measured by using a microscope with magnifications of up to 100X, although modern machines
may be equipped with an image analysis system that enables the process to be automated.

The ultrasonic hardness test does not rely upon measuring the size of an impression. Instead, the
test uses a Vickers diamond attached to the end of a metal rod. The rod is vibrated at its natural
frequency by a piezoelectric converter and then brought into contact with the specimen surface
under a small load. The resonant frequency is changed by the size of the impression produced
and this change can be measured and converted to a hardness value.

The size of the impression is extremely small and the test may be regarded as non-destructive
since it is non-damaging in most applications.

The micro-hardness test has a number of applications varying from being a metallurgical
research tool to a method of quality control. The test may be used to determine the hardness of
different micro-constituents in a metal, as shown in Fig.1. Where an impression would be
damaging, for instance on a finished product, micro-hardness tests, particularly the ultrasonic
test, may be used for quality control purposes. Micro-hardness testing also finds application in
the testing of thin foils, case hardened items and decarburised components.

Portable hardness tests may be used where the component is too large to be taken to the testing
machine or in on-site applications. It is useful on-site, for example, for checking that the correct
heat treatment has been carried out on welded items or that welded joints comply with the
hardness limits specified by NACE for sour service. There are three principal methods - dynamic
rebound, Brinell or Vickers indentation or ultrasonic testing.

The Leeb hardness test uses dynamic rebound where a hammer is propelled into the test piece
surface and the height of the rebound is measured. This gives a measure of the elasticity of the
material and hence its hardness.

This type of test is typified by the 'Equotip' test, Fig.2, a trademark of Proceq SA. The Equotip
tester comprises a hand-held tube that contains a spring loaded hammer. The device is cocked by
compressing the hammer against the spring, the device is then positioned vertically on the test
surface and the release button is pressed. The hammer strikes the surface, rebounds and the result
displayed digitally. Generally the average of five readings is taken.

To obtain a valid result, the position of the device, the flatness of the surface and the flexibility
of the component all affect the accuracy of the results. Needless to say the skill and experience of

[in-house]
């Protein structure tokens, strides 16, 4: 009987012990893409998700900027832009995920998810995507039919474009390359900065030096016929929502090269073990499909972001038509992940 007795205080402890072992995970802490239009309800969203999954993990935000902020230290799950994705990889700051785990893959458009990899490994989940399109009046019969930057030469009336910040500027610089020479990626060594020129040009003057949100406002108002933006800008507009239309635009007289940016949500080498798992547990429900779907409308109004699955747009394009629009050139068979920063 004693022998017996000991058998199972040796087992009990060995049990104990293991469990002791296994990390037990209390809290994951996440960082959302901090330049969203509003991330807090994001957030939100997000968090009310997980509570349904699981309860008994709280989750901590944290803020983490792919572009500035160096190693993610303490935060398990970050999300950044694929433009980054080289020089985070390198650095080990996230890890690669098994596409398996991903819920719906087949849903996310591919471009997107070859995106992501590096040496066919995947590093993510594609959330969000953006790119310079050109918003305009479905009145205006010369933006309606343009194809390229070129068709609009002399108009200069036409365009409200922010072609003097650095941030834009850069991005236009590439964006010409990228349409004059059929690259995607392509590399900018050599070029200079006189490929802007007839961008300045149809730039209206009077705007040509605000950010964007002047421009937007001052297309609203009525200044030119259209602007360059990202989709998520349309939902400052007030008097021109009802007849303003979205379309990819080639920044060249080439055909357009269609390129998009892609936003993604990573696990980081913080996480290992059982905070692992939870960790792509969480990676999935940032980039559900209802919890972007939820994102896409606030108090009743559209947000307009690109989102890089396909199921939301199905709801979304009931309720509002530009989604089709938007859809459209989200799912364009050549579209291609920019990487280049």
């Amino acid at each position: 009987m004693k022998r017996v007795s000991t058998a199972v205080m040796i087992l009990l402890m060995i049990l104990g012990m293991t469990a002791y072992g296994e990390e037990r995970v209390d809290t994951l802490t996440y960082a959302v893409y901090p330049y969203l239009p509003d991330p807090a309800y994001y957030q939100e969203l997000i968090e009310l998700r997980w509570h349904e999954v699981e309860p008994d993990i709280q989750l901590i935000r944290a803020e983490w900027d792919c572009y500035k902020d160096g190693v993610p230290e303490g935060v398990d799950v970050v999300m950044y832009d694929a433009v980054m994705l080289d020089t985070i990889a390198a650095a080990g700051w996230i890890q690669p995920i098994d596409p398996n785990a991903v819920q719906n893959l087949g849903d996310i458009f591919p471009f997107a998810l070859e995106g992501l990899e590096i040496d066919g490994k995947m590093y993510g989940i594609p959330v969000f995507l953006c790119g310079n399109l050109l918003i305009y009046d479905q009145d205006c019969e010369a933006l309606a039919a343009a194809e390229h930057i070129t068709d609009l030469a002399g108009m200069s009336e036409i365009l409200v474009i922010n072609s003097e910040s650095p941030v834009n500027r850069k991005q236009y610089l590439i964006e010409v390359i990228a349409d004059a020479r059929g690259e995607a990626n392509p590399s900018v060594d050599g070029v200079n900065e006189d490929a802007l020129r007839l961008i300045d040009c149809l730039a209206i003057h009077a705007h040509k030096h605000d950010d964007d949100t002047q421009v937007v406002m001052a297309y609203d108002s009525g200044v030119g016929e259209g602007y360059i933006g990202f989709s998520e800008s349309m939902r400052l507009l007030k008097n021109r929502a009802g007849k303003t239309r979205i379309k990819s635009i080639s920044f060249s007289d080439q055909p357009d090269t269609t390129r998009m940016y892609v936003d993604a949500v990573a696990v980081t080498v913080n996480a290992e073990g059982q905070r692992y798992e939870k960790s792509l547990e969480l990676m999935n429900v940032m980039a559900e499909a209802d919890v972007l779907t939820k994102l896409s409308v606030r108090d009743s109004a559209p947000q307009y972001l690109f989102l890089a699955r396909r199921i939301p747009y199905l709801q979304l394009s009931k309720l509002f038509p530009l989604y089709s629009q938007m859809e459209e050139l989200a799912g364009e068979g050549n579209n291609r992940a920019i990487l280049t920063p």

the operator is one of the key factors in producing accurate hardness figures. The results are
generally converted to give a hardness in Vickers or Brinell units.

The other type of portable hardness test in common use is the ultrasonic method described above.
Commercially available machines are typified by the Microdur unit supplied by GE Inspection
Technologies as shown in Fig.3. This type of equipment is electronically based and can be
programmed to give hardness readings of any type - Vickers, Brinell, or Rockwell. Needless to
say, any of these methods of hardness testing require regular calibration of the equipment, fully
trained operators and well prepared surfaces.
Although there are several different methods of hardness testing the results can be compared and
converted. The ASTM specification E140 contains conversion tables for metals - ferritic and
austenitic steels, nickel alloys, copper and brass- for converting Vickers to Brinell or Rockwell
or vice versa.

To end this article on hardness testing let us look at the significance of the results.

Hardness is related to tensile strength - multiplying the Vickers hardness number of a carbon
steel by 3.3 will give the approximate ultimate tensile strength in N/mm2 . A hardness traverse
across a weld and its HAZs will therefore reveal how the tensile strength varies. In carbon or low
alloy steels a hardness of above approximately 380HV suggests that the hard brittle
microstructure, martensite, has been formed leading to the possibility of cold cracking during
fabrication or brittle fracture in service. This fact has been recognised in the specification EN
ISO 15614 Part 1 so that a maximum hardness of 380HV is permitted on a hardness traverse of a
macro-section from a carbon steel procedure qualification test.
Ultrasonic Testing
Ultrasonic Testing (UT) uses high frequency sound energy to conduct examinations and
make measurements. Ultrasonic inspection can be used for flaw detection/evaluation,
dimensional measurements, material characterization, and more. To illustrate the general
inspection principle, a typical pulse/echo inspection configuration as illustrated below will be
used.

A typical UT inspection system consists of several functional units, such as the
pulser/receiver, transducer, and display devices. A pulser/receiver is an electronic device
that can produce high voltage electrical pulses. Driven by the pulser, the transducer
generates high frequency ultrasonic energy. The sound energy is introduced and propagates
through the materials in the form of waves. When there is a discontinuity (such as a crack)
in the wave path, part of the energy will be reflected back from the flaw surface. The
reflected wave signal is transformed into an electrical signal by the transducer and is
displayed on a screen. In the applet below, the reflected signal strength is displayed versus
the time from signal generation to when a echo was received. Signal travel time can be
directly related to the distance that the signal traveled. From the signal, information about
the reflector location, size, orientation and other features can sometimes be gained.